Adams Papers

To John Adams from Christopher Gadsden, 24 July 1787

Charleston So Carolina 24th July 1787

My Worthy Friend

I am much obliged to You for your kind remembrance of me, & the very acceptable present You sent me, by Mr. Gibbes, Your Defense of our Constitutions, wch. I read, with the greatest Attention & as much pleasure, & am glad to hear by a Friend of mine at the Convention that it’s much read there, he sent me a Copy printed at Philada. but Yours came to hand a few days before. In another State I hope we shall be happy under a simple Governmt. directed by infinite Wisdom & Goodness, but in the present, while strugling with such various & contradictory passions, nothing less than the most artful playing them one against another. Wholesale & retail, (if I may use the expression) can insure any tollerable lasting Peace and security, wither publicly or privately, "All nature’s Difference keeps all Natures peace." according to your well-chosen Motto is as true a proposition as any in Euclid—I must own I was once fond of a simple Constitution of Governmt. as much so perhaps as Mr. Turgot, but have been some time convinced, however pleasing & entertaining it appeard in Idea that it was there only, & cou’d not, as Mankindare be Reduced to practice, the three distinct checks you mention in legislatures, seem to be indespenably necessary with one Executive. I think, We are so far happy in having all these as certain periods eligible by the people, but annual elections are rather too frequent in my opinion—Some of our Governor’s have not a Negative, this State’s particularly, which I am sorry for, tho’ at the early Time of framing our Constitution, or rather extraordinary Governmental Law, Inter[. . .], I confess I was then against it, but should there be a Convention to revise it, or rather make a real Constitution, I wish our governrs may be allowed a Negative—Unhappily, rather from inattention & inexperience than Designs our assemblies at Times have interfer’d too much in the judicial Department, Whereas theDeliberative, Judicial & Executive ought to be altgether separate, the permitting our judges to sit in the Assembly, is I think very improper & has a natural Tendency to introduce a Confusion of Departments—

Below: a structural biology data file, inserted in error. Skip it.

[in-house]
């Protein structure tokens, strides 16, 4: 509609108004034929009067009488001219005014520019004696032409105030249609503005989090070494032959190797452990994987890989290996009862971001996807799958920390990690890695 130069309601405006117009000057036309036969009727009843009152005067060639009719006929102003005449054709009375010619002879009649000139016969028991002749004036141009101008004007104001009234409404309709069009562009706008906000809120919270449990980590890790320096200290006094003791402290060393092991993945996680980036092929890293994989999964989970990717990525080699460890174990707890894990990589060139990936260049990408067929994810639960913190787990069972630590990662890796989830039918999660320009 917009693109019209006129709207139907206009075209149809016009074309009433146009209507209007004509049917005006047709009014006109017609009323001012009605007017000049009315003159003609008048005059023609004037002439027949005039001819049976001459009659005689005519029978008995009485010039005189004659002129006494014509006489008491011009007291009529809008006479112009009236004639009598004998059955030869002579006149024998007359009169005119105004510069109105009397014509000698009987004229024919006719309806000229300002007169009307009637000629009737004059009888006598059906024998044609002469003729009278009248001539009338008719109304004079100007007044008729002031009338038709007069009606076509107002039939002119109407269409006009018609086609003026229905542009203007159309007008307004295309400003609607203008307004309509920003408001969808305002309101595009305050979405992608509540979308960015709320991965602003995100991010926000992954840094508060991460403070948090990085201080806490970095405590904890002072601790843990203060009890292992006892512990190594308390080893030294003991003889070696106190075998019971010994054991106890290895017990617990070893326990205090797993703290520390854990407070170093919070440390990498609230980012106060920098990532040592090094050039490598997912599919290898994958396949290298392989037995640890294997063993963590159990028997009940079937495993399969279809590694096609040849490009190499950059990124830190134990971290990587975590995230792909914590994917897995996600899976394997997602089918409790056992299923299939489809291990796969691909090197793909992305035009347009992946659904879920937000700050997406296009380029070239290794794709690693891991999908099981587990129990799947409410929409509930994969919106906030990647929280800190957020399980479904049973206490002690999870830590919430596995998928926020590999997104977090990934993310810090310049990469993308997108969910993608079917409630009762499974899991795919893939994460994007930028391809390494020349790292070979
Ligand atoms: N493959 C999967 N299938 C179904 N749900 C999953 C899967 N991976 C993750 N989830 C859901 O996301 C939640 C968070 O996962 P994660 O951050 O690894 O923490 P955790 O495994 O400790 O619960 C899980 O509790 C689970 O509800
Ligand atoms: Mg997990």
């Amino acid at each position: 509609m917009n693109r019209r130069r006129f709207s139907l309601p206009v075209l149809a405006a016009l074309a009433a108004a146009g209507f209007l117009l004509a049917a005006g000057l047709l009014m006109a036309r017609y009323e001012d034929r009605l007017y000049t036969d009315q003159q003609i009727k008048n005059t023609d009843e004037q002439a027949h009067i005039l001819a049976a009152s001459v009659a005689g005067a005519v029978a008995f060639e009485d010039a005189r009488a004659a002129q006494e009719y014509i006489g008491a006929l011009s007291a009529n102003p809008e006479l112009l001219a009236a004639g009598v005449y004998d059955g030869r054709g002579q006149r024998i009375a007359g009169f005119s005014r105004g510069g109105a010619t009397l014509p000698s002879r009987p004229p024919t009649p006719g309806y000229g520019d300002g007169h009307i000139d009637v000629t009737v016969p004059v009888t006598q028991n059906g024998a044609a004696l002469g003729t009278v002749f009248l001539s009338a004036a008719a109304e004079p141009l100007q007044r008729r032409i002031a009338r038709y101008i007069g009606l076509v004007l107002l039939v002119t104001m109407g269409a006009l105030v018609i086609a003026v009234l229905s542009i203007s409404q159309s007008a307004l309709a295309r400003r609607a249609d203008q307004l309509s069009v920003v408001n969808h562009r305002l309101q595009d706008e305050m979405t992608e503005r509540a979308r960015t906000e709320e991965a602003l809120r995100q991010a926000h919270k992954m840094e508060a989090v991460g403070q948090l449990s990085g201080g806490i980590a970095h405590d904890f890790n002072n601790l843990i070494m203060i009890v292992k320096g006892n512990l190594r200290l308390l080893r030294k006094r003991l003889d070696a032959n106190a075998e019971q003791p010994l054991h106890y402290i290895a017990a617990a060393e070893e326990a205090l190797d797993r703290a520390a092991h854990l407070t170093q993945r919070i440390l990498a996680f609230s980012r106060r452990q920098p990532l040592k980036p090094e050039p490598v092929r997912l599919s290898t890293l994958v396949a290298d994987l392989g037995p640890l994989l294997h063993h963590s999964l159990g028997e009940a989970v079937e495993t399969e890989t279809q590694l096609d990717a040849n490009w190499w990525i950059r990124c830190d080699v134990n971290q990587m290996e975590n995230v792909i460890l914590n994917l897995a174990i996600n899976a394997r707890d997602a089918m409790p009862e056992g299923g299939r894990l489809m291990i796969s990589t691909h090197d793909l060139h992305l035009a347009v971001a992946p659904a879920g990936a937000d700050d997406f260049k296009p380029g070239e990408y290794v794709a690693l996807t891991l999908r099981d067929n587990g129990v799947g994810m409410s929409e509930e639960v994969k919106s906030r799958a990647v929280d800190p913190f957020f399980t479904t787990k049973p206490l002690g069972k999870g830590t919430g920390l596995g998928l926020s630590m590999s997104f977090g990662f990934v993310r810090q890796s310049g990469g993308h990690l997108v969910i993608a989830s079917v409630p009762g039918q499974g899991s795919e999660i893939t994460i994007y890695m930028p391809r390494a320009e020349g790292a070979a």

This my Dear Sir I hope will be delivered you by the son of a late Worthy Freind, Mr. John Edwards, who was prisoner with me at Augustine, a Gentleman who by his Industry, had with great reputation acquired a very handsome provision for a large Family, but by lending great part of it to the public, and her common accidents of the late Times, his Fortune at his Death was much reduced. My youngest son married one of his Daughters, sister to this Young Gentleman, any Countinance you may shew him I shall be obliged to you for. I believe you’ll find him a very modest well inclin’d youth.

With regard to myself, having been as active as most Men in America for near thirty years, I have now taken a passive Turn, & indeed it is high Time, as I am pretty well advanced in Life. I am entirely the private Gentleman, endeavoring to repair, tho amassing damages done me during the late struggle, No Man in this state having suffer’d more in proportion to his Fortune—However I rejoice that Heaven has blss’d us with success, & only wish our American Friends may make a prosperous use of it—

I am Dr. Sir / With sincere Esteem / Yr. most obedt. hble Servt.

Christ Gadsden

MHi: Adams Papers.

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